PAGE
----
Have you been on a new health regime? Eating healthier and working out 30 minutes a day? Congratulations, you may qualify for new life insurance rates and it may benefit you to re-apply. Quitting smoking or lowering your cholesterol or blood pressure are just a few examples of when a health change can affect your rates for the better.

If your health declines you do not need to worry if you already have life insurance. If you have been paying your premiums and your policy is in force, a negative change in your health will not affect your rates. This is one of the most important reasons why buying life insurance sooner than later is best.

If you changed jobs or hobbies that previously were considered risky, this is another reason to consider reapplying for life insurance. Life insurance companies do require higher premiums from individuals who participate in dangerous hobbies or jobs. The company may be willing to lower your premiums if you can prove these risks no longer apply to you.

If you previously were declined or were required to pay expensive premiums because of a criminal history, this is another situation in which reapplying may be helpful. After enough time has passed since the violation, you may be able to qualify for better life insurance rates.

These aren’t the only events that could cause you to review your policy, but some of the more common ones. By actively reviewing your policy every few years, you can ensure that you have adequate coverage to meet your needs and lifestyle.

If you currently don't have any life coverage or have any additional questions about it, please don't hesitate to contact us.



Posted by: Eugene Kuntorovsky AT 01:43 pm   |  Permalink   |  Email
Friday, May 01 2020
The Importance of Financial Literacy in the COVID-19 Pandemic

The Importance of Financial Literacy in the COVID-19 Pandemic

As highlighted in my recent Facebook post, April is Financial Literacy Month, and the topic of financial literacy is critical to everyone concerned about their financial security and future in the era of COVID-19.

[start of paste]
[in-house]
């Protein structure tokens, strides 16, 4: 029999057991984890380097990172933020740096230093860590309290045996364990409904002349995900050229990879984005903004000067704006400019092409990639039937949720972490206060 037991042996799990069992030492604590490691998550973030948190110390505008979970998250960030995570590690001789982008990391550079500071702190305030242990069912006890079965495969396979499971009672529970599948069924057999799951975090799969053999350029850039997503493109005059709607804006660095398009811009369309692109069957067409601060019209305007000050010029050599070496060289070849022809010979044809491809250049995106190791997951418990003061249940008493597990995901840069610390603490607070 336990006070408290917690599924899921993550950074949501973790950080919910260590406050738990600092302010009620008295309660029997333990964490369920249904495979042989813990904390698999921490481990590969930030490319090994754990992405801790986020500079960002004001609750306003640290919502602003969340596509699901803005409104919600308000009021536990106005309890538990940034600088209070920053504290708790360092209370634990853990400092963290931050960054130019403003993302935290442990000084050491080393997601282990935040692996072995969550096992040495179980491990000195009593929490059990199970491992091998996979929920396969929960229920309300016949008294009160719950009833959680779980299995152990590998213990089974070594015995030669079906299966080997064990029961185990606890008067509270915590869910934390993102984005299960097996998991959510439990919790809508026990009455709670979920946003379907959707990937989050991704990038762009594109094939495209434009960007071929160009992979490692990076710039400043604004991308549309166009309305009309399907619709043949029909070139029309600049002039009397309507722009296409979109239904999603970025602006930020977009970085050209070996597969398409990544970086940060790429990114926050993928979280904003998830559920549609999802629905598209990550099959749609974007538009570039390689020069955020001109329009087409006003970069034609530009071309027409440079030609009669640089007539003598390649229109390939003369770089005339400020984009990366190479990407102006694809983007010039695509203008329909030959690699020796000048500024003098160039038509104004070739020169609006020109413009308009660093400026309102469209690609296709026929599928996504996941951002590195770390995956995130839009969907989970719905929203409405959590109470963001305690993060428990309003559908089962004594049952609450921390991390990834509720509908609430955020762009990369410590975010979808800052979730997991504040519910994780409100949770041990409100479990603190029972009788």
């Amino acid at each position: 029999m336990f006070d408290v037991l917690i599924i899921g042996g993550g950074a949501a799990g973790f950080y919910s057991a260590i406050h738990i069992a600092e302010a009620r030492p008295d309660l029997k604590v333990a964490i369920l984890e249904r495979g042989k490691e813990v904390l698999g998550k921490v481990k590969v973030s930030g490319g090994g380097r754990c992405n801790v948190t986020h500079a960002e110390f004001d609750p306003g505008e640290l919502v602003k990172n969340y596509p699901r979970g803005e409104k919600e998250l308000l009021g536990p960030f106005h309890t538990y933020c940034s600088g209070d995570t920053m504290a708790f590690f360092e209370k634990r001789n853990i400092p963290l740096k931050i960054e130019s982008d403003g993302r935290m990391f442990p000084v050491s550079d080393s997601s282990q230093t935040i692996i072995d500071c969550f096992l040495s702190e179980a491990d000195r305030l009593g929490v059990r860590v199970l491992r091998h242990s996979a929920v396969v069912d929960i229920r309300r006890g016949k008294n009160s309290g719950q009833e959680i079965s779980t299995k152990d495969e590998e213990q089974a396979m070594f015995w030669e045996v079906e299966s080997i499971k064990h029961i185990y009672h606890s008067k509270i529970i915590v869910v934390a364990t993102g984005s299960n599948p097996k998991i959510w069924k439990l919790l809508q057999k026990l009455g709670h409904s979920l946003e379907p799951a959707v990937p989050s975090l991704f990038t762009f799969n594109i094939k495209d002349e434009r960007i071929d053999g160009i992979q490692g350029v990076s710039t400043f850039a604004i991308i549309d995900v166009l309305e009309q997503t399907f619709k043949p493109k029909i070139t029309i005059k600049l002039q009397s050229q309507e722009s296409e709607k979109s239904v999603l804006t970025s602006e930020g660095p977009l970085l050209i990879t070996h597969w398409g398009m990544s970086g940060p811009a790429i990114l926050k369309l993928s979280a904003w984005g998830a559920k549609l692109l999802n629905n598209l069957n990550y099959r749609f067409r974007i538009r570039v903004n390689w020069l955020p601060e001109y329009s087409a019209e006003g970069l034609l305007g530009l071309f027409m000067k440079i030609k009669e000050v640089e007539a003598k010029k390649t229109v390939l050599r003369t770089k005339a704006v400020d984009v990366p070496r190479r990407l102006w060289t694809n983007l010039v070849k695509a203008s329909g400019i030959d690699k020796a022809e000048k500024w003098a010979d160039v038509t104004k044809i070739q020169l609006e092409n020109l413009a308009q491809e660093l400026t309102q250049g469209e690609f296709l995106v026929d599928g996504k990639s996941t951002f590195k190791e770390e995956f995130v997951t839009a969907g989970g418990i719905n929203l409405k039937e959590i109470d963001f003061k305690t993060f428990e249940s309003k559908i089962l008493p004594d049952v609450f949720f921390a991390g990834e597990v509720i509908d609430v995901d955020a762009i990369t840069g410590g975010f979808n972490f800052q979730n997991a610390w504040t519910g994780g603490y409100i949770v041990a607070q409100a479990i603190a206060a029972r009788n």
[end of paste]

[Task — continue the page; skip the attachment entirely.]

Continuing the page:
Financial literacy can be defined as an individual’s ability to understand his or her personal finances and make informed decisions about their money. In other words, can you adequately identify the strengths and weaknesses of your financial actions and planning? Have you set financial goals and set out on a path to reach (or surpass) them? Experts estimate that only one fifth of American adults are financially literate.

Granted, there is vast uncertainty with regard to income, security, and of course, health during the COVID-19 outbreak. But getting a grip on your financial situation today could not be more important. Don’t let fear in today’s climate stop you from taking the first steps towards understanding how your finances today will hold up during and after the crisis.

For so many people, the economic downturn from COVID-19 has directly reduced their income and ability to pay their bills. Improving your financial literacy today will enable you to determine whether an existing “emergency fund” will help you through the crisis, or perhaps you will need to tap into this money in the coming weeks to pay the mortgage or rent. It certainly raises once again the importance for this type of savings.

Improving your financial literacy will enable you to quickly review unnecessary charges related to your credit cards or bank accounts. It encourages you to requote your insurance policies to see if you can obtain better rates. This is very important today, as auto insurance companies are currently calculating rebates for existing customers, because so many fewer drivers are on the road as part of sheltering in place.

With so many people living paycheck to paycheck (or today, from unemployment or stimulus check to the next one), the ability to budget, take charge of debt, and to save for the future could not be more important. Financial literacy is the road out of the crisis for many Americans.

Here’s a quick set of questions to test your own financial literacy:

  • Can you develop a monthly budget to account for all of your expenses, debts, income, and savings? What are your living expenses for the next 3 to 6 months, and can you handle these during the current situation?

  • Are you able to reduce your debt to zero or significantly reduce it from one month to the next?

  • Do you have an emergency fund? How long will it last in today’s economic climate? What will you do if a health or life event required additional spending?

  • Do you understand the various types of insurance that can protect your finances and investments?

  • Do you understand the difference between an investment and insurance?

Improving your financial literacy will bolster your ability to weather the COVID-19 crisis, and any other challenging scenario that may happen in the future. We’re here to help. Contact the Isakov Planning Group to learn how to increase your financial literacy and take action in this difficult time.

Posted by: Eugene Kuntorovsky AT 08:00 am   |  Permalink   |  0 Comments  |  Email
Wednesday, April 01 2020